Resource Description Framework (RDF) and Property Graph (PG) are the two most commonly used data models for representing, storing, and querying graph data. We present Expressive Reasoning Graph Store (ERGS) -- a graph store built on top of JanusGraph (a Property Graph store) that also allows storing and querying of RDF datasets. First, we describe how RDF data can be translated into a Property Graph representation and then describe a query translation module that converts SPARQL queries into a series of Gremlin traversals. The converters and translators thus developed can allow any Apache Tinkerpop compliant graph database to store and query RDF datasets. We demonstrate the effectiveness of our proposed approach using JanusGraph as the base Property Graph store and compare its performance with standard RDF systems.
Knowledge Base Question Answering (KBQA) systems have the goal of answering complex natural language questions by reasoning over relevant facts retrieved from Knowledge Bases (KB). One of the major challenges faced by these systems is their inability to retrieve all relevant facts due to factors such as incomplete KB and entity/relation linking errors. In this paper, we address this particular challenge for systems handling a specific category of questions called temporal questions, where answer derivation involve reasoning over facts asserting point/intervals of time for various events. We propose a novel approach where a targeted temporal fact extraction technique is used to assist KBQA whenever it fails to retrieve temporal facts from the KB. We use $\lambda$-expressions of the questions to logically represent the component facts and the reasoning steps needed to derive the answer. This allows us to spot those facts that failed to get retrieved from the KB and generate textual queries to extract them from the textual resources in an open-domain question answering fashion. We evaluated our approach on a benchmark temporal question answering dataset considering Wikidata and Wikipedia respectively as the KB and textual resource. Experimental results show a significant $\sim$30\% relative improvement in answer accuracy, demonstrating the effectiveness of our approach.
Knowledge Base Question Answering (KBQA) tasks that involve complex reasoning are emerging as an important research direction. However, most existing KBQA datasets focus primarily on generic multi-hop reasoning over explicit facts, largely ignoring other reasoning types such as temporal, spatial, and taxonomic reasoning. In this paper, we present a benchmark dataset for temporal reasoning, TempQA-WD, to encourage research in extending the present approaches to target a more challenging set of complex reasoning tasks. Specifically, our benchmark is a temporal question answering dataset with the following advantages: (a) it is based on Wikidata, which is the most frequently curated, openly available knowledge base, (b) it includes intermediate sparql queries to facilitate the evaluation of semantic parsing based approaches for KBQA, and (c) it generalizes to multiple knowledge bases: Freebase and Wikidata. The TempQA-WD dataset is available at https://github.com/IBM/tempqa-wd.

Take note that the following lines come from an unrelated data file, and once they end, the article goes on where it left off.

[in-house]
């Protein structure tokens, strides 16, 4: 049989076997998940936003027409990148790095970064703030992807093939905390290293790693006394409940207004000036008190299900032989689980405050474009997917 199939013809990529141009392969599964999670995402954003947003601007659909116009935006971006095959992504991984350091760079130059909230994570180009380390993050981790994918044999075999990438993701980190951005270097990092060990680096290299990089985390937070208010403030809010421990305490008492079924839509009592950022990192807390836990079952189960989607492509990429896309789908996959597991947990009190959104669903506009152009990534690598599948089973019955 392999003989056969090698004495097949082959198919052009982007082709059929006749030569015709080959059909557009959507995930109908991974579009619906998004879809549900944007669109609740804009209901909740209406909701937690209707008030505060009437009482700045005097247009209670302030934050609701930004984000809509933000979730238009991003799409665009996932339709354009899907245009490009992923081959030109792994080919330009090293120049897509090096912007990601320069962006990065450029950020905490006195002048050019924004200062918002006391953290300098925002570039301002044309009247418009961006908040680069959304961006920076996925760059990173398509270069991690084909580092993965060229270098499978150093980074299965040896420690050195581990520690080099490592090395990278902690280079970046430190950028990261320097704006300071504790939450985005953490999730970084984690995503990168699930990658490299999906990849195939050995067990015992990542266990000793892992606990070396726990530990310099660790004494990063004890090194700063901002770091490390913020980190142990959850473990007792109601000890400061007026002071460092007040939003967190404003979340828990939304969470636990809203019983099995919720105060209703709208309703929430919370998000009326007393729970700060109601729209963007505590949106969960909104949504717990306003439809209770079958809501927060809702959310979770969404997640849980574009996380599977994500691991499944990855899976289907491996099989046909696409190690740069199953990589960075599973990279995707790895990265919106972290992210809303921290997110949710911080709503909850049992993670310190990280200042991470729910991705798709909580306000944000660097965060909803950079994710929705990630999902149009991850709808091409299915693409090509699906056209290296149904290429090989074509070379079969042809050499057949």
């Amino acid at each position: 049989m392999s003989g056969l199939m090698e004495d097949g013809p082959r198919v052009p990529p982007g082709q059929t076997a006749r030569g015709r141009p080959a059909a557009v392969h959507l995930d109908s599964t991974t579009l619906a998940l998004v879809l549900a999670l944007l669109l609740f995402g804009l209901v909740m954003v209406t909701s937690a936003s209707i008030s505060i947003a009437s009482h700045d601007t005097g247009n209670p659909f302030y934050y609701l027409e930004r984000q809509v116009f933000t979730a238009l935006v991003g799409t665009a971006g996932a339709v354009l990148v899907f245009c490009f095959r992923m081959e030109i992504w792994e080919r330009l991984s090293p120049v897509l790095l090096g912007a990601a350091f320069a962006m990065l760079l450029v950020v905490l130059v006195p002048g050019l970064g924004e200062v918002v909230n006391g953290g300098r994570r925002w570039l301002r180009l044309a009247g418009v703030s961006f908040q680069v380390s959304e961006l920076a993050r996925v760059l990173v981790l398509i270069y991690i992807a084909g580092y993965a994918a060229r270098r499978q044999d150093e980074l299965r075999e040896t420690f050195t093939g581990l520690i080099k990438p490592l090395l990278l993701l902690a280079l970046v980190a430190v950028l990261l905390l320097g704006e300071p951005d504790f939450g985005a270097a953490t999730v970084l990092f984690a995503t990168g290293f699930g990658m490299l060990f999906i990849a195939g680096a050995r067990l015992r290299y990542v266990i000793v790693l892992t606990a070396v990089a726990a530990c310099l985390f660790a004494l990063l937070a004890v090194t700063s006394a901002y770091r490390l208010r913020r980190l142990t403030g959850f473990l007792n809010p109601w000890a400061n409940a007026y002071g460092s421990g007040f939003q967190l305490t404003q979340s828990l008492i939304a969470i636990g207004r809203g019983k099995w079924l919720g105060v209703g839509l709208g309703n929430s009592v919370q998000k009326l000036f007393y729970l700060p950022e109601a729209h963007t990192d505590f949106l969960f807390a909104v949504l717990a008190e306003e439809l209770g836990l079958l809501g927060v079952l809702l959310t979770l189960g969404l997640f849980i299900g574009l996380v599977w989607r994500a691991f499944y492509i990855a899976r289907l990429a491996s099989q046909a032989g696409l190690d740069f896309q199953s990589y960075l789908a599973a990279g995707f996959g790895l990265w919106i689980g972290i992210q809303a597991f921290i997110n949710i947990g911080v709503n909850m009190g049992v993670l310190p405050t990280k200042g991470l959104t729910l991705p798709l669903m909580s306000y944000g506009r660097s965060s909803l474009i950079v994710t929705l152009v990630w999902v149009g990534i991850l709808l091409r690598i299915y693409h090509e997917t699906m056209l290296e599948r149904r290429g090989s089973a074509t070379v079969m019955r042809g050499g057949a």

Knowledge Base Question Answering (KBQA) tasks that in-volve complex reasoning are emerging as an important re-search direction. However, most KBQA systems struggle withgeneralizability, particularly on two dimensions: (a) acrossmultiple reasoning types where both datasets and systems haveprimarily focused on multi-hop reasoning, and (b) across mul-tiple knowledge bases, where KBQA approaches are specif-ically tuned to a single knowledge base. In this paper, wepresent SYGMA, a modular approach facilitating general-izability across multiple knowledge bases and multiple rea-soning types. Specifically, SYGMA contains three high levelmodules: 1) KB-agnostic question understanding module thatis common across KBs 2) Rules to support additional reason-ing types and 3) KB-specific question mapping and answeringmodule to address the KB-specific aspects of the answer ex-traction. We demonstrate effectiveness of our system by evalu-ating on datasets belonging to two distinct knowledge bases,DBpedia and Wikidata. In addition, to demonstrate extensi-bility to additional reasoning types we evaluate on multi-hopreasoning datasets and a new Temporal KBQA benchmarkdataset on Wikidata, namedTempQA-WD1, introduced in thispaper. We show that our generalizable approach has bettercompetetive performance on multiple datasets on DBpediaand Wikidata that requires both multi-hop and temporal rea-soning